This 1920s flapper style dress, along with the matching shoes were fashioned from a used cloth shower curtain and hundreds of hand-cut tear drop and circle shapes from aluminium cans. The gown took over 200 hours to create.

Caution Tape Sundress

Nancy Judd also fashioned this dress using rolls of caution tape recovered at the side of the road and donated from real crime scenes by police family and friends. The tape was sewn into a vintage sundress and took over 50 hours to create.

Along with dresses, designers are also creating trashy accessories:

Circuit Board Necklace

This necklace has been made using recycled electronic circuit boards. The designer has also used this method to create recycled circuit board earrings and bracelets which can be bought online here.

Designer Yoav Kotik creates intricate jewellery such as those shown on the right, from recycled bottle caps.

Now we know, not all of us have the talent or the time to create clothing and accessories like the above. However why not try upcycling your old clothes in to new ones, here’s a few simple ideas to get started:

Fashion new socks from old sweaters…



shirt skirt

Or even switch an old shirt for a new skirt…

So get out your scissors and sewing kits and don’t let your clothes go to waste 🙂

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Bokashi Bin being used in a kitchen.

The Bokashi system allows you to break down food waste, so it can be added to a typical garden composter.

The Bokashi Bin (also known as the Kitchen Composter) is a unique product that allows you to compost all your kitchen waste including cooked and raw meat, fish and dairy products as well as any other organic material.

With regular composting you can compost some kitchen waste, such as fruit and vegetable peelings, egg shells and coffee grounds as well as your garden waste but when it comes to leftovers or meat and fish bones you are more restricted. That’s where the Bokashi Bin comes in!

Bokashi means ‘fermented organic matter’ in Japanese and was developed by Professor Teruo Higa at the University of Ryukyus Okinawa. He found that the work he was doing to improve soil fertility could also be applied to composting.

Bokashi comes in the form of a bran/molasses mix which is infused with beneficial bacteria, yeasts and fungi. This mixture works together to speed up composting, suppress pathogens, prevents putrefaction and eliminates bad smells.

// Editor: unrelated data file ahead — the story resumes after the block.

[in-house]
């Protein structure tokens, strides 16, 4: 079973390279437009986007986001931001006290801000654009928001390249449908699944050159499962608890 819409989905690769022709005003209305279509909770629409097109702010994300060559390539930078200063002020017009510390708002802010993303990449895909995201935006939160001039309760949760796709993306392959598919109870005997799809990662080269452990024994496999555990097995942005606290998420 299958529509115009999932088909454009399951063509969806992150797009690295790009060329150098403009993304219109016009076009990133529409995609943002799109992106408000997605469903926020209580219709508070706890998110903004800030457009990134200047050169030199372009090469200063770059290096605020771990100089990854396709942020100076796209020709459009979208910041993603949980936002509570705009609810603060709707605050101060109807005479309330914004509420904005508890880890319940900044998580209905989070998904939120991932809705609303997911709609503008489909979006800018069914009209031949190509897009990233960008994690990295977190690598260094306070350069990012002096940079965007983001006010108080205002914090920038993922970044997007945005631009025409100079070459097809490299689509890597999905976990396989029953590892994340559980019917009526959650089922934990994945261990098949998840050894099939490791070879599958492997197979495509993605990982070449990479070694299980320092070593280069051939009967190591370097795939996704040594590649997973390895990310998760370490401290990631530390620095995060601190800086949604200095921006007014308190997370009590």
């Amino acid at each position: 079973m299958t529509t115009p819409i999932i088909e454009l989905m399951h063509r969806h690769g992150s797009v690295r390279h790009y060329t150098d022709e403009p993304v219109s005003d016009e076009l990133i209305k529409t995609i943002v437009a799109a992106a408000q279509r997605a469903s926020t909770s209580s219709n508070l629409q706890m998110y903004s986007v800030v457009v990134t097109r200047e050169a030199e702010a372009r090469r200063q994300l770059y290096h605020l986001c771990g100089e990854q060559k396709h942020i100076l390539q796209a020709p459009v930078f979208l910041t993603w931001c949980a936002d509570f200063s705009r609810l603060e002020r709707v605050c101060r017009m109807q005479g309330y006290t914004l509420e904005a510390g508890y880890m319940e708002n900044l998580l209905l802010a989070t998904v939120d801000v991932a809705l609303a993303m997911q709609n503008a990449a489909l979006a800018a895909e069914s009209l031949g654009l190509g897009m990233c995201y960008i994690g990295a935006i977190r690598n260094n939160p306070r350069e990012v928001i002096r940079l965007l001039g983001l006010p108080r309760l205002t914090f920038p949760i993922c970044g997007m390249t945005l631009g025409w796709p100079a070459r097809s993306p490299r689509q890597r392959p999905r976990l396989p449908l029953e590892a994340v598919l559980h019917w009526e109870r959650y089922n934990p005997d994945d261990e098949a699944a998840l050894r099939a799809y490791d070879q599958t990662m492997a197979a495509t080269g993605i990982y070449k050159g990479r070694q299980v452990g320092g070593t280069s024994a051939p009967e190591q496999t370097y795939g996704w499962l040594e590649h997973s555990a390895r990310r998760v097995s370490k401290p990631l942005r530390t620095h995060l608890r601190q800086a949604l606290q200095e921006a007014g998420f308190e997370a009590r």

The bin has an 18 litre capacity so the perfect size to store plenty of waste whilst not being out of place in your kitchen or utility room. The lid is air-tight as you need to achieve an anaerobic environment (no air) rather than the usual aerobic composting process which requires air.

Simply fill the bin with waste and each time you put waste in, add a handful of bran. Once full, the bin should be left to do its work for a couple of weeks. You should not open the bin during this time as this will allow air to get into the mix so no matter how curious you become – leave it closed! For this reason, we recommend you buy the Twin Pack so that you have an uninterrupted process – while one bin is pickling, you can keep adding to the other.

“A common misconception is that the waste will turn into compost during those two weeks while it is locked away under the air-tight lid.”

A common misconception is that the waste will turn into compost during those two weeks while it is locked away under the air-tight lid. What actually happens is that for the most part the waste maintains its appearance while the makeup of the material is altered. Once it has finished this process, the contents of your Bokashi Bin can either be buried in the ground (where they will break down really quickly into the soil) or added to your regular compost bin (where it will complete join the rest of the waste to transform into lovely compost). You will also find that it helps to speed up the composting process for the rest of your bin, which is a boon!

The Bokashi Bin also has a sump and a tap. This is because liquid is produced and needs to be drained from the bin. Incredibly, the liquid is also a rather wonderful by-product which can be used in two ways:

  • Plant feed – The liquid is alive with beneficial microbes and as such, is a great plant feed once diluted.
  • Drain cleaner – The micro-organisms help to prevent algae build-up and control odours so the concentrated liquid can be poured directly into your sinks, toilets and drains.

All in all this is a great system for both those with a garden who are already composting and those with limited garden space.

At evengreener.com we sell Bokashi Bins in either a single or twin pack. Both come with a three to four month supply of Bokashi bran. More bran can be purchased individually, or as part of an ongoing subscription plan.

As always, if you have any questions, please get in touch.